Without getting into a long, storied history of comics, I think it should be suffice to say that it's been a boys' club for many years, and it scares the hell out of some guys to think that their clubhouse might be overrun with women. As if making a comic shop "female friendly" means turning it into something men despise. As if it's a 1950 sitcom and having a woman around meant there were nylons and panties hanging all over the place. That guys need a collective "man cave" (Oh, thank you ever so much for popularizing that notion, Mr. John Gray!) to the complete exclusion of women.
Not to mention that "female friendly" is the wrong phrase to use anyway. How about "customer friendly"? For as much as women don't all fit the stereotype of shopping all the time and talking about hair and shoes, men don't fit the stereotype of slouching around all the time scratching themselves amid a pile of empty beer cans and pizza boxes. I'm not a female; I'm not a neat freak; I don't have OCD. But that comic shop I mentioned earlier was JUST PLAIN UNCOMFORTABLE. Physically uncomfortable. It was poorly laid out and cramped; titles were hard to find; and it just made for a poor experience. Even though I wasn't female and even though I didn't have any lude, crude or otherwise offensive language directed towards me.
Where was I? Oh, right: scared guys.
So what these comic shops are -- these lousy ones that make women especially feel uncomfortable -- are essentially what these scared guys will tolerate for the sake of keeping women out of their club. Their in-group. They don't want to disrupt the group dynamic within their in-group too much, so they only allow one or two people in at a time, and then under close observation. If a comic book shop suddenly became "female friendly" over, say, a weekend, then they'd theoretically have a huge influx of people who previously were not part of their in-group. They wouldn't be able to teach all of these newcomers to conform to their in-groups norms and mores. It would change their group dynamic.
And THAT is really scary.
See, this in-group that frequents comic shops? They probably had a significant say in what their in-group at their local comic shop feels like. They contributed to that shop's vibe. But if they suddenly represent a much smaller proportion of that in-group, they have less of a say in what the group likes overall. They're liable to lose control over that vibe. And people who are likely to be less secure and more afraid in general. And who wants that?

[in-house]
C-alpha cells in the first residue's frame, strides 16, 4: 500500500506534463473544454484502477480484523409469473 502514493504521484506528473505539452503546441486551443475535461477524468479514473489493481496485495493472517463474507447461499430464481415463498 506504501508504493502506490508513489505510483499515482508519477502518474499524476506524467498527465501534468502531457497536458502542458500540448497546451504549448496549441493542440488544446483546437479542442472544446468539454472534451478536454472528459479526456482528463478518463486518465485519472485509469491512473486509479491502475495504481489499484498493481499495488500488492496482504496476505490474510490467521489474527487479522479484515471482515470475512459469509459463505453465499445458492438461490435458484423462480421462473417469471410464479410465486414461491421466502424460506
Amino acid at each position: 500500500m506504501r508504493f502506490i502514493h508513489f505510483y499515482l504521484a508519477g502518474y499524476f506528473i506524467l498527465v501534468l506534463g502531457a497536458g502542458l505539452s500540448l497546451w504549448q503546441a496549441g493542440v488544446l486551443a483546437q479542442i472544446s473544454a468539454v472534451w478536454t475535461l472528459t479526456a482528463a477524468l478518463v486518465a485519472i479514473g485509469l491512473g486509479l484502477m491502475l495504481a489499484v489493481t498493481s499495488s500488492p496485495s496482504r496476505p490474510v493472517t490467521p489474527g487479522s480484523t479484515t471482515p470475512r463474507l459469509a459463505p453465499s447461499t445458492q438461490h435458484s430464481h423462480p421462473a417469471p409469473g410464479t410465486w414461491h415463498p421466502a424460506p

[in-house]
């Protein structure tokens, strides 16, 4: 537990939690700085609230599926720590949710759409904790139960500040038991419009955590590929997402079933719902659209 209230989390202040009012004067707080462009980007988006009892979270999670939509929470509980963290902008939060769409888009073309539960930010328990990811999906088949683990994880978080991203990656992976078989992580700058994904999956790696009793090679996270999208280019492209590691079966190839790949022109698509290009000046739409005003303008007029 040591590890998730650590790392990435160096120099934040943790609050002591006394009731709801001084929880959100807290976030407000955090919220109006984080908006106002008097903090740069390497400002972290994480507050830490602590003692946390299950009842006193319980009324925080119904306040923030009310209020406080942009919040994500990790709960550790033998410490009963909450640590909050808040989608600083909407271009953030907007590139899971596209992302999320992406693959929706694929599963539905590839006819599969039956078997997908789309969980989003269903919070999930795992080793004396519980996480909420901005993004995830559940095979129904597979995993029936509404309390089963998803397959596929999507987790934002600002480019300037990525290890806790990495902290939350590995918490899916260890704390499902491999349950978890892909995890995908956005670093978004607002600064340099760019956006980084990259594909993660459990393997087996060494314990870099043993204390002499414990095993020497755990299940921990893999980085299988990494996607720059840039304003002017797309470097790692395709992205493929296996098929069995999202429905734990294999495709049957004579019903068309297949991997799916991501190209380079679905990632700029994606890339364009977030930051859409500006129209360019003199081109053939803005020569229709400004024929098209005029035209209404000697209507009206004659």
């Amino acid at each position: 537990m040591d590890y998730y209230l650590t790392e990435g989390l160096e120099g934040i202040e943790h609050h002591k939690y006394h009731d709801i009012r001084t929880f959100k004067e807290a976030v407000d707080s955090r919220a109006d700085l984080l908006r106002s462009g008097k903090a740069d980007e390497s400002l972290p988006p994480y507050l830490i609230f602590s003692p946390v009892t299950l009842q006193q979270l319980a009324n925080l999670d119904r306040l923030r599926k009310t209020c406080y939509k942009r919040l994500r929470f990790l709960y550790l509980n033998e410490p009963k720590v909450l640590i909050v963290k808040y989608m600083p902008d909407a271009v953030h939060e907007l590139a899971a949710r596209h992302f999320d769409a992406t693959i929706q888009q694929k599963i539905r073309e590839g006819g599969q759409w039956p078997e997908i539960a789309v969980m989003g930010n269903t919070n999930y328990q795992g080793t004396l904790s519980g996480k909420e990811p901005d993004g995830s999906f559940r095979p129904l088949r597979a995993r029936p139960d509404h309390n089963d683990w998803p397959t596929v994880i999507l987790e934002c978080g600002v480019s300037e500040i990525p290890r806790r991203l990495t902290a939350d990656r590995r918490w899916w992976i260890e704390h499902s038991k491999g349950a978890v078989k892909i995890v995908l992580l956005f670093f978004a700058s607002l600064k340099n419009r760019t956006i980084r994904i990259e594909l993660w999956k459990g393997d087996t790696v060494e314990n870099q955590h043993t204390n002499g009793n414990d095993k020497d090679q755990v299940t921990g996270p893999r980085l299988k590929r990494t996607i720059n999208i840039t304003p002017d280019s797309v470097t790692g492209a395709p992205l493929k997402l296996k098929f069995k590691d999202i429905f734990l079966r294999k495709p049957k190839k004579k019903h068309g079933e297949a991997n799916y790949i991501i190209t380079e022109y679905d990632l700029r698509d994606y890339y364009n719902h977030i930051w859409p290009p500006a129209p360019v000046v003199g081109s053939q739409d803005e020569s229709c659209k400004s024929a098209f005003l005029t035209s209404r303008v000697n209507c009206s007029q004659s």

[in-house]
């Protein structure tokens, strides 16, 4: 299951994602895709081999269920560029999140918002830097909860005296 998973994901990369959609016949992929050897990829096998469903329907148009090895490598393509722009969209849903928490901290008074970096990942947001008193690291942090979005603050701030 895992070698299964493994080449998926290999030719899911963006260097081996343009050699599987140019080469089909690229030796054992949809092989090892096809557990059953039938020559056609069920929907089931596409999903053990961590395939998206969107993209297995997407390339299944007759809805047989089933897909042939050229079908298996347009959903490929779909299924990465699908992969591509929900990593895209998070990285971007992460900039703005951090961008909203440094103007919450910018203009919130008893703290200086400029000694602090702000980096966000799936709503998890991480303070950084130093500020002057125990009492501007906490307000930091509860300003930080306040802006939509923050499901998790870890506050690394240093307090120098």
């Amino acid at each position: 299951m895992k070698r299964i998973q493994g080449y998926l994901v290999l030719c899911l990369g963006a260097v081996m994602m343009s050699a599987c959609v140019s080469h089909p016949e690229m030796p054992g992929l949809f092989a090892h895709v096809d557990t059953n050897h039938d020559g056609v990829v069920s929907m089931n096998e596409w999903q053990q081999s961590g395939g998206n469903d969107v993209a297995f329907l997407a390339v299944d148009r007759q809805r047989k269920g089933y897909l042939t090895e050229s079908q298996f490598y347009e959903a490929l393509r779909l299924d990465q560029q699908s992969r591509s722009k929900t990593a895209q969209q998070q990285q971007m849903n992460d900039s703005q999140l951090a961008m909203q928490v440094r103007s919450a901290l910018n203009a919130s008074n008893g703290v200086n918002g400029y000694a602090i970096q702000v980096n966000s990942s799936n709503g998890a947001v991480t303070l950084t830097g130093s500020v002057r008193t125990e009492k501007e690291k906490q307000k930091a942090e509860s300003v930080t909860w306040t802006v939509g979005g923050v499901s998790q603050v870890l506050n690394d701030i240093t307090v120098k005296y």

(Side note to tie things together. Racism generally stems from that same insecurity and fear.)
Now, a lot of this falls back on the shop owner. It's their store, after all, and they're the one who does a lot to set the mood of the place. The layout, the colors, the music (if any) that's playing. And a lot of these guys opened shop not because they thought it was a good business move, but because they just thought it would cool to be surrounded by comics all day. So, instead of applying some business common sense to the store -- like, say, making it comfortable for the customers -- they simply make it a reflection of themselves. The colors they like, the music they listen to, etc. Whether or not the customers like/respond to it is immaterial, as far as they're concerned.
So when I criticize a comic shop or when Brigid Alverson lists things she'd love to see comic shops do, that will likely scare people. It scares people who don't want to give up whatever control they have over their little neck of the woods. We learned in what I refer to as "The Tao of Grover" that fear leads to anger (pop culture kudos to those who get the double-reference) hence the negative responses.
Which suggests that the only way we're going to get good comic shops across the board is to drag all of these scared individuals kicking and screaming into good comic shops to show them how much better it can be. Or just leave them by the side of the curb; I'm okay with that too.